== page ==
A California man convicted last year of aiding terrorists and lying to the FBI was sentenced on Monday to 24 years in prison.
The man, Hamid Hayat, an American citizen of Pakistani descent, was solemn and attentive in court on what was his 25th birthday. He showed little reaction as an assistant translated the proceedings and stern words of Judge Garland E. Burrell Jr. of U.S. District Court into Urdu.
“Hamid Hayat attended a terrorist training camp,” Burrell said, “and returned to the United States, ready and willing to wage violent jihad when directed to do so, regardless of the havoc such acts could wreak on persons and property in the United States, and then lied to the FBI on three separate occasions.”
He added that the evidence “suggested a likelihood of recidivism and an unlikelihood of rehabilitation.”
Hayat faced up to 39 years in prison after a jury convicted him on April 25, 2006, of one count of providing material support to terrorists and three counts of making false statements to the FBI on international terrorism.
Hayat’s lawyers filed an appeal to void the convictions less than an hour after sentencing. The appeals lawyer said there had been jury misconduct, the exclusion of vital witnesses’ testimony and conflict of interest for Hayat’s trial lawyer.
The trial lawyer, Wazhma Mojaddidi, and the appeals lawyer, Dennis Riordan, say Hayat is innocent of all charges.
“My client is obviously upset,” Mojaddidi said. “He has already served two years for a crime he did not commit.”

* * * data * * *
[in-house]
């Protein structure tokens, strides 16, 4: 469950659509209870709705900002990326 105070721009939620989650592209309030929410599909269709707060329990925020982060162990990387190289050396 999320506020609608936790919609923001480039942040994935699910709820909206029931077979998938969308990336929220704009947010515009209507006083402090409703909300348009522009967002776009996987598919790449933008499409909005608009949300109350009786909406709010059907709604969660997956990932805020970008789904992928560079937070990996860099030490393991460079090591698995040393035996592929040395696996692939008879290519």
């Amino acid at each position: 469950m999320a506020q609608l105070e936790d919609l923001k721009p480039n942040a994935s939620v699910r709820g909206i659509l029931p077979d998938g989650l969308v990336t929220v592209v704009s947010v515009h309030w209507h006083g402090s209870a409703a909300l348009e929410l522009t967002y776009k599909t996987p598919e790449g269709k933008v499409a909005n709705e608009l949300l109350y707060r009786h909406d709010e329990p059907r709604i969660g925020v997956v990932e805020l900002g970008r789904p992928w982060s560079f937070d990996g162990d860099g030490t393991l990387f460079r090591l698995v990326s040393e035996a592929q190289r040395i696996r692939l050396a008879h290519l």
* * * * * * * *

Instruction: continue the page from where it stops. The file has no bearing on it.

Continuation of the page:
Family members at the sentencing included Hayat’s father, Umer Hayat, 49, an ice cream vendor involved in a related case. Umer Hayat also expressed disappointment, repeatedly saying his son was innocent.
“This is a sad day for us,” the father said, “but I am very confident he will get out on appeal. He is innocent. We did not get justice. Justice was not served.”
The father and son, residents of Lodi, a farming town with a large Muslim population, were arrested in June 2005.
Federal authorities were in the middle of a lengthy undercover investigation of Muslims. Hamid Hayat was arrested on returning from Pakistan, where, FBI agents said, he trained at a terrorist camp sometime between October 2003 and November 2004 and lied to the bureau when asked about it.
Umer Hayat was arrested and charged with financing part of the son’s trip and lying to agents. He pleaded guilty to lesser charges and was eventually released for time served.
Although the timing of the sentencing on Monday was coincidental, the U.S. attorney for the Eastern District of California, McGregor W. Scott, invoked the Sept. 11 terrorist attacks.
“We now stand on the eve of the sixth anniversary of that terrible day,” Scott said.
He added that there had been no terrorism attacks in the United States since then.